AdLibs: Expectations are like icebergs


Saundra’s experience as a sales manager has given her a unique perspective on client relationships. “Most sales people in the advertising business are taught to discover problems and prescribe solutions to those problems,” she said. “Too often, a sales person hears about a problem and says, ‘We can fix that. Just advertise with us, and everything will be fine. It’ll be fantastic.’ I think that’s a flawed approach, because it sets unrealistic expectations.

“A long time ago, I heard that expectations are like icebergs,” she explained. “Only ten percent is above the surface. It’s the ninety percent you can’t see that can sink your boat. The obvious things are above the surface: when the ads run, how much they cost, and copy that has been proofed for typos. The hidden expectations – the things below the surface – are their expectations on the results the ads are supposed to generate.

“Expectations can be our best friends or our worst enemies,” she said. “When we meet – or exceed – advertisers’ expectations, they feel good about our product and want to run more ads. But when the ads let them down, they might move their ad dollars somewhere else.”

Saundra went on to say that she teaches her team how to bring hidden expectations above the surface. “Advertisers are going to have expectations whether or not we bring up the subject. The key is to have some control over those expectations. We want our advertisers to understand that an image campaign is not going to make their cash registers ring right away. And we want them to know that a response campaign has to make the right offers in order to create immediate results.”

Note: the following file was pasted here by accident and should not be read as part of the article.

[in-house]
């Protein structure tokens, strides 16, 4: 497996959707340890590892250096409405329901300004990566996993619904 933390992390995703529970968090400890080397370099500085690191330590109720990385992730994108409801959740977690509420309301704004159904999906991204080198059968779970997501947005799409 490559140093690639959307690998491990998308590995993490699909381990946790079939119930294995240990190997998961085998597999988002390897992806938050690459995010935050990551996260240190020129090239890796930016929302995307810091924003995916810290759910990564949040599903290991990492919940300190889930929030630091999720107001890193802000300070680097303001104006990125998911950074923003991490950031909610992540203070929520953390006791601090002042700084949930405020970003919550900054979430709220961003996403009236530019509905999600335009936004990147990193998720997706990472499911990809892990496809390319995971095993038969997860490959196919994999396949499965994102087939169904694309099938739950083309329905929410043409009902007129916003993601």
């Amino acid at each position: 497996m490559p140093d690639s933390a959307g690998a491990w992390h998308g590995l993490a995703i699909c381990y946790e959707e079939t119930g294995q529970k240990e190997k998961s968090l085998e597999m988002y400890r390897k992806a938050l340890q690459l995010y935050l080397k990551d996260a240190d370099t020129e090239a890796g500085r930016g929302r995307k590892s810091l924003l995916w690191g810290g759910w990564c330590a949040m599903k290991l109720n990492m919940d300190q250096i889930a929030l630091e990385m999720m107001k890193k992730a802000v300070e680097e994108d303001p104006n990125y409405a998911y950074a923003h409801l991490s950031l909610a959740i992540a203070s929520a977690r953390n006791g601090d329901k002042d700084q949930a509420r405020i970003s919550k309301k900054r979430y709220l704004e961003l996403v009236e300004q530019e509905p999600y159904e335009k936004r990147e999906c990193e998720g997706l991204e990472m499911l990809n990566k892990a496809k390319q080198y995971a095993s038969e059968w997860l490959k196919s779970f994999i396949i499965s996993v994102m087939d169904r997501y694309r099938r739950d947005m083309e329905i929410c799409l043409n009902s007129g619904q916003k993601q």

Here are some key points:

1. Ad results drive ad sales. An old friend in the advertising business once said, “When you’re catching rabbits, don’t move the box.” In other words, when an ad strategy produces good results, it makes sense to continue that strategy. On the other hand, if a merchant’s ads in a particular media outlet produce disappointing results, he or she may think, “Ads in the Gazette don’t work.”

When ads start running, there’s a lot riding on results.

2. Go for measurable outcomes. The surest way to convey the value of running ads with you is to measure results. It’s hard to believe a statement like, “Car dealers get good responses from advertising here.” It’s more convincing to say, “Ace Motors ran a two-month campaign with us last year, and they generated x-percent increase in sales over that same period in the previous year.”

3. Look for comparisons. On one level, you can compare ad response rates within your own paper. (“When Advertiser A changed from image ads to weekly specials, their response rates increased x-percent.”) On a deeper level, you can compare results with other media outlets (“Advertiser B moved their ads from XYZ Media to us and generated x-percent increase in traffic.”)

Selling requires us to manage expectations. That’s a good way to melt a few icebergs.

(c) Copyright 2017 by John Foust. All rights reserved.